Taranaki Energy Watch, which describes itself as a “grass roots community based group” filed an appeal to the Environment Court in 2016 over some of the oil and gas rules in the proposed South Taranaki District Plan.
The appeal, to be heard next week, includes opposition to seismic surveys using explosives as a permitted activity and supports the use of separation distances to avoid risk to health, property and the environment.
Taranaki Energy Watch has already raised $40,000 itself and has received a grant of $40,000 from the Ministry for the Environment for the appeal.
READ MORE: South Taranaki District plan to be challenged in environment court
On the Taranaki Energy Watch Facebook page the group stated they needed another $20,000 to support their court case to “stop oil and gas companies from drilling and fracking near our homes and schools”.
Fracking, or hydraulic fracturing, is used to extract oil and gas from rock.
The controversial process involves drilling down into the earth before water, sand and chemicals are injected into the rock at high pressure, allowing gas to flow out to the head of the well.
It allows the recovery of gas that is otherwise difficult to reach.
In a written statement Taranaki Energy Watch spokeswoman Sarah Roberts said in addition to what they had fundraised they had “considerable pro bono support from our legal team and experts”.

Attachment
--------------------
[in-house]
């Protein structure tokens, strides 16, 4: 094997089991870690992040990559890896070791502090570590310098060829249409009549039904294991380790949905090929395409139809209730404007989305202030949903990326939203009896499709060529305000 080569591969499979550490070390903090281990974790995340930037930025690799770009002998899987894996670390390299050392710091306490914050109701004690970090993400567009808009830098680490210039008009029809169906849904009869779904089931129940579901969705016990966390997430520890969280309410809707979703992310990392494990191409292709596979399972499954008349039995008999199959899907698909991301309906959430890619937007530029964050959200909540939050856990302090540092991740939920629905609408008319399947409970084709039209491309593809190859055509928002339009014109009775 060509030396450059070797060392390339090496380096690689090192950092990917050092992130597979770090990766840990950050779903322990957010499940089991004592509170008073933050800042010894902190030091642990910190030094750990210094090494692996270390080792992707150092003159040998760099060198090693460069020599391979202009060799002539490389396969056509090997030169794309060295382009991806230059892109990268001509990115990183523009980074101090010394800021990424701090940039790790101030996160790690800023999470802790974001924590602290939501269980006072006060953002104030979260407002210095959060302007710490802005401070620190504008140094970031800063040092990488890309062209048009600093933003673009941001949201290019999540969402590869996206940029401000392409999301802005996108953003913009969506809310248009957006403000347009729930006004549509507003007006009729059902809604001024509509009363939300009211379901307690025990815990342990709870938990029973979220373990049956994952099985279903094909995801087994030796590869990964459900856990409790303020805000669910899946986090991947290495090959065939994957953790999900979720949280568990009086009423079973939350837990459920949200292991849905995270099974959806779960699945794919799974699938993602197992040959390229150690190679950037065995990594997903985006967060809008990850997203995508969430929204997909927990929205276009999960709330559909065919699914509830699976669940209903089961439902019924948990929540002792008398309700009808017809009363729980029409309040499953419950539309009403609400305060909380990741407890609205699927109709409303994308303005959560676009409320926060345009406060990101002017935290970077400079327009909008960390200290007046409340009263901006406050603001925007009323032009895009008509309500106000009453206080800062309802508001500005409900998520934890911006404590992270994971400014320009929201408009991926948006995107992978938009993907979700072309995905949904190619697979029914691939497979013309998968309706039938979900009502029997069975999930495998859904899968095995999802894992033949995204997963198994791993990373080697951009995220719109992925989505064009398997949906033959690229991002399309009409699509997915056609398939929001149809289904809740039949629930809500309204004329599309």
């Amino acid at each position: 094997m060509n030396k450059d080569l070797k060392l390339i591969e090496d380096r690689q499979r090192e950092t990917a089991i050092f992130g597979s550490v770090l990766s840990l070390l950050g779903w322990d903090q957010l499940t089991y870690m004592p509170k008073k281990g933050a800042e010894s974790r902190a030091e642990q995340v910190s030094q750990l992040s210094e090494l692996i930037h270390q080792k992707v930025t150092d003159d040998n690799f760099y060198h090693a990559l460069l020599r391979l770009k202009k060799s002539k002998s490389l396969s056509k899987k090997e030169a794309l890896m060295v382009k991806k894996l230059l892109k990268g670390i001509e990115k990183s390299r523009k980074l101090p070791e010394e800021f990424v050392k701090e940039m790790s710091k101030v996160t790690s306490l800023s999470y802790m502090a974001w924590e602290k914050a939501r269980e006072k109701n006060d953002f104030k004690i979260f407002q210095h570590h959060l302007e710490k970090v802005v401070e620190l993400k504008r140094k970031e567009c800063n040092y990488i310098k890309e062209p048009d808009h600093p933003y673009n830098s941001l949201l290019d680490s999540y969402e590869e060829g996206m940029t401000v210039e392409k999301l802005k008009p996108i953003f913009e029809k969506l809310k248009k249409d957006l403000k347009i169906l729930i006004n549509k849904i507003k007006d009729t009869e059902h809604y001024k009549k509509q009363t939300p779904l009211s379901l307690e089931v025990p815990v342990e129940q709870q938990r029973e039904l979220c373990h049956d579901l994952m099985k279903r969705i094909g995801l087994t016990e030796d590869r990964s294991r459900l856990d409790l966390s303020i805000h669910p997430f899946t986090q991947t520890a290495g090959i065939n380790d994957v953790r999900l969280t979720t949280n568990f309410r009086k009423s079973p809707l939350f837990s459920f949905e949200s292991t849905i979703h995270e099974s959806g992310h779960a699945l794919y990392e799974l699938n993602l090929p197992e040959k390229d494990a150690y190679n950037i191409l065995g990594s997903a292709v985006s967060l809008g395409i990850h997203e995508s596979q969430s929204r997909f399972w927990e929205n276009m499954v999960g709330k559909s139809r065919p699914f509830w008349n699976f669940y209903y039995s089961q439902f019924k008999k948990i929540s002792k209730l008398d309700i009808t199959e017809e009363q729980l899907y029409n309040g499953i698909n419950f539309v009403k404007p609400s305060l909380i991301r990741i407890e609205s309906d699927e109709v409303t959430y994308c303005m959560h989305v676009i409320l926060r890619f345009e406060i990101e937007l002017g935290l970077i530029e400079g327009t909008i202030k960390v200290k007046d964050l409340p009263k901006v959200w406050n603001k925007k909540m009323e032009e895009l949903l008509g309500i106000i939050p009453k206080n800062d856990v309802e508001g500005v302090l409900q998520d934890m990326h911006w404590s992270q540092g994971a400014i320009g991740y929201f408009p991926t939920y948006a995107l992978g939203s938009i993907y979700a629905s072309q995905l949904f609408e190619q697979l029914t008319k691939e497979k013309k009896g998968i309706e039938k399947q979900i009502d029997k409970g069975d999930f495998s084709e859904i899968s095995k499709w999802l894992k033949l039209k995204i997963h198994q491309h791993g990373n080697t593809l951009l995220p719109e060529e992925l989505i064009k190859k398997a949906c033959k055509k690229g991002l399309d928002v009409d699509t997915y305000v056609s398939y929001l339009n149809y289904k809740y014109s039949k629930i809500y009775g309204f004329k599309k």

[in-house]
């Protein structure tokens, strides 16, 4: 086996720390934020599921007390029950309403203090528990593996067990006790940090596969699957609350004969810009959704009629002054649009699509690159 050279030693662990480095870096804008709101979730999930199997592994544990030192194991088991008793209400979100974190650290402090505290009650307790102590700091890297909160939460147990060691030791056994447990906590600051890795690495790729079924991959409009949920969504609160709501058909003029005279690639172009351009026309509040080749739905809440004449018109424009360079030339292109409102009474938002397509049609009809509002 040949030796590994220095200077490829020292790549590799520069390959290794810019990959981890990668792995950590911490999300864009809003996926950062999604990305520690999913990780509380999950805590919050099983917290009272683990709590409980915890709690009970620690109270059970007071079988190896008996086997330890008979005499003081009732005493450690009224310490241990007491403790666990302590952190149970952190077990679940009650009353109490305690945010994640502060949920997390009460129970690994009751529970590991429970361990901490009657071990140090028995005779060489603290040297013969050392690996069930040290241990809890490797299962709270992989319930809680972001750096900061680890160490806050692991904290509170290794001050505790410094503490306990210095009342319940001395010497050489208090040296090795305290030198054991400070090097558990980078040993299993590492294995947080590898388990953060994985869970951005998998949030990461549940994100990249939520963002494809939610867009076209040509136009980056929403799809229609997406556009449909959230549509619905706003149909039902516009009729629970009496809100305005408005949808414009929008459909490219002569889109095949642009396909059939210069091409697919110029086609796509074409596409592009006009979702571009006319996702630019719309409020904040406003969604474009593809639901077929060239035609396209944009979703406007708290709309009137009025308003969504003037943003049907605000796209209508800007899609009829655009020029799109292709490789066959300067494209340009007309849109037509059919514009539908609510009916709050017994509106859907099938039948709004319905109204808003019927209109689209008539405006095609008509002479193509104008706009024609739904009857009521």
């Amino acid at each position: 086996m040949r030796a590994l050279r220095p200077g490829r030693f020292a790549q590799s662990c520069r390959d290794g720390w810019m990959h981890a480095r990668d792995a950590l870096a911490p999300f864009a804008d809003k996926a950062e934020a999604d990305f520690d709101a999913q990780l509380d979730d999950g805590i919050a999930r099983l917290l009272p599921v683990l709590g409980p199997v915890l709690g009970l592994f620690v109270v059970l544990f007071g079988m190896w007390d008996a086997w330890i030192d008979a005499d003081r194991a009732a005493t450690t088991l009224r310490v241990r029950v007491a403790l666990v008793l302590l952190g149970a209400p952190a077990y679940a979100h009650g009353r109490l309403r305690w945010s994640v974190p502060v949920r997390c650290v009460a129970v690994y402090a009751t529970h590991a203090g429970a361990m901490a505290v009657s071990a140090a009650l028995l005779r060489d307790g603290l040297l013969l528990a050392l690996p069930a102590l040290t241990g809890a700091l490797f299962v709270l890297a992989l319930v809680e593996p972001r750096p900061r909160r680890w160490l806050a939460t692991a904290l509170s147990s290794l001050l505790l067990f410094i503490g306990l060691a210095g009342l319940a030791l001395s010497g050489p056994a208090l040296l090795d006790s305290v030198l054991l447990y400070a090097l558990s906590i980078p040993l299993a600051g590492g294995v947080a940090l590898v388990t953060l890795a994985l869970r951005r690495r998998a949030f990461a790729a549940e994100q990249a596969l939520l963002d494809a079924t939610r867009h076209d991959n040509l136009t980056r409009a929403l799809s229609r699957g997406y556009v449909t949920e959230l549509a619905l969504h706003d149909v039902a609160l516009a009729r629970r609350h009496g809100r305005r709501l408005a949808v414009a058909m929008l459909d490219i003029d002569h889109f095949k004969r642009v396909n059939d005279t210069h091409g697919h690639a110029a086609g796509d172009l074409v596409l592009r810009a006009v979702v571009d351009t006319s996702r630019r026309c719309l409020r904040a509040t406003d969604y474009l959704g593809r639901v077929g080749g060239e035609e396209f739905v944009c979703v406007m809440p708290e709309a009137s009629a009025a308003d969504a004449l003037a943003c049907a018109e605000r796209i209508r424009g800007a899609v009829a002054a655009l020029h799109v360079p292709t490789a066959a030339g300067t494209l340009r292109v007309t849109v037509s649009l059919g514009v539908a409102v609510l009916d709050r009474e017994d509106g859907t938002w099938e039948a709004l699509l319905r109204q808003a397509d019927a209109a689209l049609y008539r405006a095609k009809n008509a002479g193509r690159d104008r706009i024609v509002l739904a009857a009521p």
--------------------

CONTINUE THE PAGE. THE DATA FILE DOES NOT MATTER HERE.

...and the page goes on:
The organisation also received $40,000 from the Ministry for the Environment Legal Assistance Fund, she said in the statement.
“In evaluating our application the panel stated that while a regional issue it has wider implications in terms of oil and gas exploration and processing and could also be considered a nationally significant issue.
“They noted the outcome could provide useful case law for other councils managing the oil and gas industry.”
The money raised went directly to pay for Energy Watch’s witnesses for the council hearing, appealing the decision to the Environment Court, and the ongoing court process.
The group would continuing to fundraise for the case as appeals to the Environment Court were very expensive, Roberts said.
South Taranaki District Council planning manger Blair Sutherland said he didn’t know how much the appeal would cost the council, but it was a “reasonably significant process.”
“From our point of view it’s part of the plan development process and at this stage our focus is on receiving a good a decision from the courts and moving toward having an operative district plan again.”
The court case is set down for three days from March 19 and will be held in New Plymouth.